Reviews : Crossing Mandelbaum Gate : Coming of Age Between the Arabs and Israelis, 1956-1978

Paul Haist review in The Jewish Review - June 6, 2010


Jewish Review - June 6, 2010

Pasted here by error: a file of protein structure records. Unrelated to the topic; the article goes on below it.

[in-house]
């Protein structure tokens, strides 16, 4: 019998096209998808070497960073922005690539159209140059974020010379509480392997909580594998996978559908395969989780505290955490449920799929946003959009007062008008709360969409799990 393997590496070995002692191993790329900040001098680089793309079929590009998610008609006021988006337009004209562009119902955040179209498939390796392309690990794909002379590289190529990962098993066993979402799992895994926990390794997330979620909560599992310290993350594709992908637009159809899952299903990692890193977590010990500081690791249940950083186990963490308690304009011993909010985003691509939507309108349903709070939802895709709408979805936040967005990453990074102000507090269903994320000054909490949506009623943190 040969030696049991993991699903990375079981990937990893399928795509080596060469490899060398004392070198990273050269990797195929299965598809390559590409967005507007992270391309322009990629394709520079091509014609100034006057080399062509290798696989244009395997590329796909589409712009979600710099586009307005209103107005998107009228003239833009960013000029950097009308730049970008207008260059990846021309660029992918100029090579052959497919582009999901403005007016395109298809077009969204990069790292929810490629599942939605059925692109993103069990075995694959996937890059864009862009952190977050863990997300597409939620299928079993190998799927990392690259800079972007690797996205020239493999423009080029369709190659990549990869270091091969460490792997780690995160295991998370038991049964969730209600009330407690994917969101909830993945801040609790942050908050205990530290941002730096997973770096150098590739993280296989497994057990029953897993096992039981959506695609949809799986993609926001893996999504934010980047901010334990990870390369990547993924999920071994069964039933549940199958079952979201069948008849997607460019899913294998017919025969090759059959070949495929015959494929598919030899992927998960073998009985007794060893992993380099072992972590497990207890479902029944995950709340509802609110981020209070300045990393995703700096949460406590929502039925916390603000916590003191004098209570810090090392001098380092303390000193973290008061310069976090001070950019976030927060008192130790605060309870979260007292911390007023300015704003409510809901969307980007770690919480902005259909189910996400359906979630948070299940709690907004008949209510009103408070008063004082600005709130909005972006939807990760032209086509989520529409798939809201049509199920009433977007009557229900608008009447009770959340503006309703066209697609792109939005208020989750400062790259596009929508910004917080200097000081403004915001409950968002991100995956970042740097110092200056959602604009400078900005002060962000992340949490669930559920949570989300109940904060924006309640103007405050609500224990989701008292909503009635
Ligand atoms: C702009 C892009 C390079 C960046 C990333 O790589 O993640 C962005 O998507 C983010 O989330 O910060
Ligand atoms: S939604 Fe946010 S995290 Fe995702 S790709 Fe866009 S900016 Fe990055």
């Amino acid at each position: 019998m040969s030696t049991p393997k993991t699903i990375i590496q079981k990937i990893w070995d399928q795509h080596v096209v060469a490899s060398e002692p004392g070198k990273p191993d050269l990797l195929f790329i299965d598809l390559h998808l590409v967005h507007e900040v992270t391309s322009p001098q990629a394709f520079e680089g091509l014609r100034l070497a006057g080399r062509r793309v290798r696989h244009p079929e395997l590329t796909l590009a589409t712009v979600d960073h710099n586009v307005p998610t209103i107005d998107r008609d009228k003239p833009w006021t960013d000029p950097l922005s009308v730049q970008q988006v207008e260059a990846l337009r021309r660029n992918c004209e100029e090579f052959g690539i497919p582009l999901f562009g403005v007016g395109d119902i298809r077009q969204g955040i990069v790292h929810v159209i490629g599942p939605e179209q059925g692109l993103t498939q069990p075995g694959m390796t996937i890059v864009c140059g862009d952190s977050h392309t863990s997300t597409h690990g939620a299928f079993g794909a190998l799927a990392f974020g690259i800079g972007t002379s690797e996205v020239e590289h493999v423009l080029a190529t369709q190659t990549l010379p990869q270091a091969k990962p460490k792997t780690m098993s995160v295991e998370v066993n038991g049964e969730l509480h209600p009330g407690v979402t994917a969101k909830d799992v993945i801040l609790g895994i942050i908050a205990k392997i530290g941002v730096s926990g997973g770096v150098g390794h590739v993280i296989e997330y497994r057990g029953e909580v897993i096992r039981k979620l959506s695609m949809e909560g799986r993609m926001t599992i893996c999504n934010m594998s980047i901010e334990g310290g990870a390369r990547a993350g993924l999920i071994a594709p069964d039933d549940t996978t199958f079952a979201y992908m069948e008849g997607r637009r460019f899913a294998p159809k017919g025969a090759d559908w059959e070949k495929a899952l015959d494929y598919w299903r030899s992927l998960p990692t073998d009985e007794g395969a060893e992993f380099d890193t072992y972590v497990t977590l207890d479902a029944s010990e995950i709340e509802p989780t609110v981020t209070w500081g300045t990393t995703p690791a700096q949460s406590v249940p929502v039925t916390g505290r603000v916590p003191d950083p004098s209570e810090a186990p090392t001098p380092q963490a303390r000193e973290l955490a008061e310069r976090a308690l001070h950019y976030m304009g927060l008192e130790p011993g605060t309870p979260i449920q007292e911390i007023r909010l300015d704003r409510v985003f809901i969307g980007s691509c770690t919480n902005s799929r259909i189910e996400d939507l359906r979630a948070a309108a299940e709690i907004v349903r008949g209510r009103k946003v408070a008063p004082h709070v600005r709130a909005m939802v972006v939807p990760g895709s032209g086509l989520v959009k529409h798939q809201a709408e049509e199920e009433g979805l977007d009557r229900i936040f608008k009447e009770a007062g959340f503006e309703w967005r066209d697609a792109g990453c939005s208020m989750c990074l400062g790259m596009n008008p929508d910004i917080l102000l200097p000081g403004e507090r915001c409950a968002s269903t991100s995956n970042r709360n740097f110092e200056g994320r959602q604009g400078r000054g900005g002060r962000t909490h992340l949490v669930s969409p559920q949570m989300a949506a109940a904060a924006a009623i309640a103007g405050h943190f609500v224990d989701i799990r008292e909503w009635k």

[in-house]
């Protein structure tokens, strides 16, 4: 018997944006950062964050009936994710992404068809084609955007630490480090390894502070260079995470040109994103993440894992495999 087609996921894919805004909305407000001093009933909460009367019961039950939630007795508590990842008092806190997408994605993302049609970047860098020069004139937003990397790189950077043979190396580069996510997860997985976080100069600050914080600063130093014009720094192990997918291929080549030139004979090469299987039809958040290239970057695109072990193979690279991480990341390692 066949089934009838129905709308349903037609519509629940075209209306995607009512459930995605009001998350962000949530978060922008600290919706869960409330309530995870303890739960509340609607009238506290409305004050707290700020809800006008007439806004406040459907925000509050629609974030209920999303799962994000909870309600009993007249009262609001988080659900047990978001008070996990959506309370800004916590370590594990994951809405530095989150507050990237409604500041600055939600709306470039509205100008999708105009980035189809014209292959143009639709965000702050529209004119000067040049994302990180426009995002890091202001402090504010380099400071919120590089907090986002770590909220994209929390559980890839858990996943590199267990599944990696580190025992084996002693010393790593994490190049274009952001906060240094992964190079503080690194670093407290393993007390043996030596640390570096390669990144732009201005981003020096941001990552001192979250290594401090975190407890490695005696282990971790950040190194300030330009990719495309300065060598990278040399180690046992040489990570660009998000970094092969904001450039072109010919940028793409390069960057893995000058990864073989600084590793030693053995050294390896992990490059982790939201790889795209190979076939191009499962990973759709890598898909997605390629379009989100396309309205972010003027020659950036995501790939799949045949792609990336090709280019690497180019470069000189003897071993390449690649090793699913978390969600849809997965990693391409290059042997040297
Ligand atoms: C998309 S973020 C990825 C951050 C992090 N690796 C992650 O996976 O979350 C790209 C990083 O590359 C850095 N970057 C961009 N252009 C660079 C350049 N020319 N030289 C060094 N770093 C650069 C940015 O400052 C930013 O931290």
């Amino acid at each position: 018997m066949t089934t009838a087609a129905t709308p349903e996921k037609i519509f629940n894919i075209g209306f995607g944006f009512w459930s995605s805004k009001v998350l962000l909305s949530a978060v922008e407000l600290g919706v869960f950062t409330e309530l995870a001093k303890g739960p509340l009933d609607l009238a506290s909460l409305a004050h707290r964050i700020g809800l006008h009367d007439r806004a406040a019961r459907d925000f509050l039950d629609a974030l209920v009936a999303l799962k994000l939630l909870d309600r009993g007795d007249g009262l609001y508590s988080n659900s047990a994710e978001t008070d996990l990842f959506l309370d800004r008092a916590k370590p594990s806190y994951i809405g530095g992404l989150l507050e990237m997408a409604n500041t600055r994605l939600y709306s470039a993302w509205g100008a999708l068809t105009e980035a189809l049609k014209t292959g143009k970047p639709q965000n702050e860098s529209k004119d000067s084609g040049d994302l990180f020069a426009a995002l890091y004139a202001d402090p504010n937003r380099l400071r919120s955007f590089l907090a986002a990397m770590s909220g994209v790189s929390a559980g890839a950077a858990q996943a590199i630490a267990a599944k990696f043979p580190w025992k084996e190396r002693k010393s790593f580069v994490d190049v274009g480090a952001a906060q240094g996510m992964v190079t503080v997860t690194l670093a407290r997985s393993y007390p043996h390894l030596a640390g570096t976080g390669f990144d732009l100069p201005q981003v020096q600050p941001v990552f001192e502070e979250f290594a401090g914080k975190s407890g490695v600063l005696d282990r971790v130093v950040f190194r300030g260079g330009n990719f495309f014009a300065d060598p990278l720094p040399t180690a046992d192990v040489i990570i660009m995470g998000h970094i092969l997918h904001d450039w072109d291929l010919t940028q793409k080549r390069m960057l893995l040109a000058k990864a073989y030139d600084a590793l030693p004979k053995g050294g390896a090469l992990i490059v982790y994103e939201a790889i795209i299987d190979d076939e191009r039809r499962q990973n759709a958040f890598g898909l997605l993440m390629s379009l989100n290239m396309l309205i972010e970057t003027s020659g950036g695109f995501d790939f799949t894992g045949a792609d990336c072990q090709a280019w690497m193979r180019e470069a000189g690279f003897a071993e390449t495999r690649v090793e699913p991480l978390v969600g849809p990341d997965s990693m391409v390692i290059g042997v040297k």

I was a boy on the frontlines of Middle East history By PAUL HAIST article created on: 2010-06-01T00:00:00 Pulitzer Prize and National Book Critics Circle Award winner Kai Bird (“American Prometheus”) has written a mostly riveting and intimate memoir about his years growing up in the Middle East as the son of Oregon-born and University of Oregon educated U.S. Foreign Service officer Eugene Bird—one of the State Department’s Arabists. Kai Bird moved to Jerusalem with his family just before the outbreak of the Suez War of 1956. He was only 4 years old, but his memory, abetted by his parents’ papers and his own research and experience in the region later as a reporter, make for a gripping story of life in a neighborhood that makes the streets of old South Philly look like West Linn. Some of the reading may be tough for ardent supporters of Israel. Bird and his parents lived on the Palestinian side of Mandelbaum Gate, at one time the only crossing between Israel and Palestinian territory, and, like many Foreign Service officers at the time, they developed considerable sympathy for their Arab neighbors. Differing opinions notwithstanding, Bird’s narrative and insights are highly instructive for Israel supporters wanting to understand the perspective of those with whom they disagree. Bird, himself, remains mostly—but not entirely—above the fray. Still, passages such as the following example will give some readers pause: “‘The situation here seems impossible,’ Mother wrote in 1957, ‘unendingly hopeless and without solution. I feel no sympathy for Zionism whatsoever and none for Israeli society’…For most Americans, and for much of the world, the Israelis appeared to be the victims. This infuriated Mother, who had come to believe that the Israelis had seized much of Palestine ‘by threat, murder, pillage—all the methods that we ascribe to the men who have persecuted the Jews. No Arab can see why he should be turned out of his home just because Nazis persecuted Jews, and neither can I.’” Kai’s years growing up in the Middle East took him not only to Jerusalem, but also to Lebanon, Saudi Arabia’s Aramco oil fields and their insular American compounds, and Egypt, as his father increasingly became part of the Arabist cadre in the State Department. Bird revisits The Six Day War of 1967, the Black September hijackings of 1970 that triggered the Jordanian civil war. He draws vivid portraits of key figures including George Antonius whose book “The Arab Awakening” awakened Arabs and some Westerners as well. Kai’s portraits, which greatly distinguish his work, also include King Hussein of Jordan, Salem bin Laden (Osama’s brother), a younger Dr. Ayman al-Zawahiri (today’s No. 2 al-Qaeda leader), King Faisal, President Nasser and Hillel Kook, among others key figures whose actions still influence the region today. In one especially gripping section of the book, Bird recalls the mysterious 1954 Lavon Affair in which an Israeli sleeper cell in Cairo reportedly launched a series of terrorist strikes—including against U.S. government offices. Operation Susannah, as it was called, ostensibly was designed to discredit the regime of Egyptian President Gamel Abdel Nasser, but later was revealed in the diaries of then Israeli Prime Minister Moishe Sherett, to have been designed as a deliberately inept scheme by top Israeli military and political figures to derail the prospect of peace talks between Israel and Egypt, talks favored by Sherett, and—according to Bird—Nasser also. The Egyptians arrested all the alleged perpetrators—all of them Egyptian-Jews. Two were hanged. “‘I would never have imagined, he (Sherett) wrote in his diary on Jan. 10, 1955,’ that we could reach such a horrible state of poisoned relations, the unleashing of the basest instincts of hate and revenge and mutual deceit at the top of our most glorious Ministry [of Defense]…” While the non-Jewish Kai Bird grew up in an environment notably sympathetic to Palestinian or Arab points of view, he married a Jewish woman, which may afford him a broader perspective than some others who write about the Middle East. In the final section of “Crossing Mandelbaum Gate, Bird revisits the Jewish experience in early mid-20th-century Europe, the evolution of his relationship with the woman who would become his wife, the impact of her presence on his views, and the growth of Jewish observance in their family. He concludes that Mandelbaum Gate—gone though it may be—“remains a symbol of hope, a place of reunion—and a reminder that these divisions cannot last forever.” “Crossing Mandelbaum Gate” is well indexed and extensively footnoted.

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